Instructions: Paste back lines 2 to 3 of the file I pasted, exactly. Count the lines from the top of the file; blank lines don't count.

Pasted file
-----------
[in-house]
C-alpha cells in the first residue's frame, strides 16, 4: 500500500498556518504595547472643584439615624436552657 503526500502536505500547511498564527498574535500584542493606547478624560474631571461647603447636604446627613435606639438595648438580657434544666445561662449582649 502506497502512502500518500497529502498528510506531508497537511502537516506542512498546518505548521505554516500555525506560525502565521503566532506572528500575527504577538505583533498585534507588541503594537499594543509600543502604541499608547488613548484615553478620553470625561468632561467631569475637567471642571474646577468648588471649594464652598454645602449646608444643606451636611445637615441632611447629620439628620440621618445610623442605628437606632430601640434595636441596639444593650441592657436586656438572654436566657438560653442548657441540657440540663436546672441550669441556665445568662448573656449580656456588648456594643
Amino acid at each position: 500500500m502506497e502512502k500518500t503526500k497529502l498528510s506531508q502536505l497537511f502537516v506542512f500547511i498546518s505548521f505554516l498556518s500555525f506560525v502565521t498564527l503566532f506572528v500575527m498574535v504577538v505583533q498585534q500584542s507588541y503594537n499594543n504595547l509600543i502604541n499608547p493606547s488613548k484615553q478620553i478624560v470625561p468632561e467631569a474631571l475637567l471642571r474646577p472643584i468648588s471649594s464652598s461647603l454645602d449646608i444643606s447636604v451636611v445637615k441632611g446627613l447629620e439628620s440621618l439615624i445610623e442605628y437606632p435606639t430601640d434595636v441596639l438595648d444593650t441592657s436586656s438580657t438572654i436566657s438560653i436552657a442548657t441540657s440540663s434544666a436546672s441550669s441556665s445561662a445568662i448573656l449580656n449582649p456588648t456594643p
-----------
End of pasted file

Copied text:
C-alpha cells in the first residue's frame, strides 16, 4: 500500500498556518504595547472643584439615624436552657 503526500502536505500547511498564527498574535500584542493606547478624560474631571461647603447636604446627613435606639438595648438580657434544666445561662449582649 502506497502512502500518500497529502498528510506531508497537511502537516506542512498546518505548521505554516500555525506560525502565521503566532506572528500575527504577538505583533498585534507588541503594537499594543509600543502604541499608547488613548484615553478620553470625561468632561467631569475637567471642571474646577468648588471649594464652598454645602449646608444643606451636611445637615441632611447629620439628620440621618445610623442605628437606632430601640434595636441596639444593650441592657436586656438572654436566657438560653442548657441540657440540663436546672441550669441556665445568662448573656449580656456588648456594643
Amino acid at each position: 500500500m502506497e502512502k500518500t503526500k497529502l498528510s506531508q502536505l497537511f502537516v506542512f500547511i498546518s505548521f505554516l498556518s500555525f506560525v502565521t498564527l503566532f506572528v500575527m498574535v504577538v505583533q498585534q500584542s507588541y503594537n499594543n504595547l509600543i502604541n499608547p493606547s488613548k484615553q478620553i478624560v470625561p468632561e467631569a474631571l475637567l471642571r474646577p472643584i468648588s471649594s464652598s461647603l454645602d449646608i444643606s447636604v451636611v445637615k441632611g446627613l447629620e439628620s440621618l439615624i445610623e442605628y437606632p435606639t430601640d434595636v441596639l438595648d444593650t441592657s436586656s438580657t438572654i436566657s438560653i436552657a442548657t441540657s440540663s434544666a436546672s441550669s441556665s445561662a445568662i448573656l449580656n449582649p456588648t456594643p